The IRS shifted its focus to international issues about ten years ago. This included having the penalty group within the IRS’s Small Business/Self-Employed division focus on international reporting penalties. This is in addition to the Treasury’s FBAR filing requirements.
The SB/SE division’s focus on penalties started with a few penalty notices. The number of these penalty notices have increased over the years. At first, it was penalty notices for not filing Forms 5471s or 8856s. The penalty notices have shifted to Forms 3520 in the past few years.
These foreign compliance initiatives have generated quite a bit of controversy. This is now the leading international tax dispute issue. This is due to the penalty statutes not being all that clear and the amount of the penalties being so large. The Wilson v. United States, Docket No. 20-603 (2nd Cir. 2021) case addresses a question about the wording for the penalty statute that applies to the failure to file Form 3520. We addressed the trial court’s opinion in this case previously.
Facts & Procedural History
The taxpayer was the estate for an individual who had died. The individual taxpayer was either a U.S. citizen or a resident.
The individual taxpayer had established a foreign trust during his lifetime. He apparently did so to hide assets from his wife in advance of a divorce.
The foreign trust was funded with $9 million in 2003. The individual taxpayer distributed the $9 million to himself in 2007.
The foreign trust did not file Form 3520-A, Annual Information Return of Foreign Trust With a U.S. Owner. The individual taxpayer did not file a Form 3520, Annual Return To Report Transactions With Foreign Trusts and Receipt of Certain Foreign Gifts, for the trust distribution.
The IRS assessed a late penalty of $3,221,183, 35% of the $9 million distribution. The individual taxpayer paid the penalty and filed a refund claim to recover the penalty. Then he died. His estate took up the fight with the IRS over the penalty.
Foreign Trust Reporting by U.S. Persons
U.S. citizens and residents have to report ownership and certain transactions with foreign entities. This includes the ownership and certain transactions with foreign trusts (and no, it isn’t always easy to tell whether a foreign entity is a foreign trust includes).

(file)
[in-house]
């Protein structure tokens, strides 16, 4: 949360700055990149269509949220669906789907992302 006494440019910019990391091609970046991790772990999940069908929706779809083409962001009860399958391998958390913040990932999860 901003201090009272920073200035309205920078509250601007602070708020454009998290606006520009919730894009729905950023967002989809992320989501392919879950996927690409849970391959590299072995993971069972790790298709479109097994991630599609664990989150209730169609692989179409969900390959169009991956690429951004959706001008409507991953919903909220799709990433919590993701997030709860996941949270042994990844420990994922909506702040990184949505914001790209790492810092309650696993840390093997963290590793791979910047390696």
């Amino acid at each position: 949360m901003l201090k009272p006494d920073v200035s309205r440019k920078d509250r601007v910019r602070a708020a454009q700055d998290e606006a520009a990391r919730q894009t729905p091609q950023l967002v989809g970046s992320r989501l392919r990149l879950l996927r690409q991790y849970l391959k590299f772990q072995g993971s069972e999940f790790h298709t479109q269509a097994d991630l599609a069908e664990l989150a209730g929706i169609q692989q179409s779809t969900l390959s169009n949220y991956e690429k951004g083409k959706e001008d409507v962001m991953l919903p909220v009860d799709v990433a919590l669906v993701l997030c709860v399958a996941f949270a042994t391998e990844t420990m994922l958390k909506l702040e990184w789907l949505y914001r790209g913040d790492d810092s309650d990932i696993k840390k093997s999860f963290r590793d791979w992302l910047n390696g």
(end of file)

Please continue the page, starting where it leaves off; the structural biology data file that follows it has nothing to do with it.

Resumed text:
This reporting requirement for foreign trusts is found in Section 6048. It requires taxpayers to report ownership of foreign trusts and distributions from foreign trusts.
Failure to satisfy this reporting requirement can trigger stiff penalties. These penalties are set out in Section 6677.
Section 6677 imposes a minimum $10,000 penalty and a maximum five percent penalty for failing to report the ownership of a foreign trust. Section 6677 imposes a minimum penalty of $10,000 and a maximum penalty of thirty-five percent penalty for failing to report a distribution from a foreign trust.
The five and thirty-five percent amounts are applied to the reportable amount, being either the value of the trust or the amount of the distribution. This is why these penalties can be quite sizeable, as in this case. The penalty was over $3 million dollars.
The question before the court was whether the taxpayer was subject to the five or thirty-five percent penalty. The district court had sided with the estate that the IRS could only impose the five percent penalty.
The Higher 35 Percent Penalty
The appeals court concluded that the IRS could in fact impose the thirty-five percent penalty. The district court reasoned that the Code imposed the lower five percent penalty on owners who fail to report the ownership of foreign trusts. The Code does say that the penalty is thirty-five percent but then says that the thirty-five percent is five percent for trust owners.
The appeals court did not read the Code as the district court did. It concluded that the Code does not limit the IRS’s ability to impose the higher penalty or even both penalties in cases like this. The result is that the IRS is free to impose the higher penalty and both penalties in cases where an owner of a foreign trust fails to report the ownership of the trust and distributions from the trust.
U.S. persons who have an interest in a foreign trust have to take care to comply with the foreign reporting requirements. This includes ownership and distributions from the trust. Failing to comply with the reporting requirements can trigger stiff penalties.
Luckily, Section 6677 includes a reasonable cause exception. It allows taxpayers to avoid the imposition of either the five or thirty-five percent penalty. Given the size of the penalties, special care should be taken to document and establish the facts needed to show reasonable cause. This can help avoid having to wait out the IRS’s ability to collect from a deceased taxpayer’s estate, as in this case.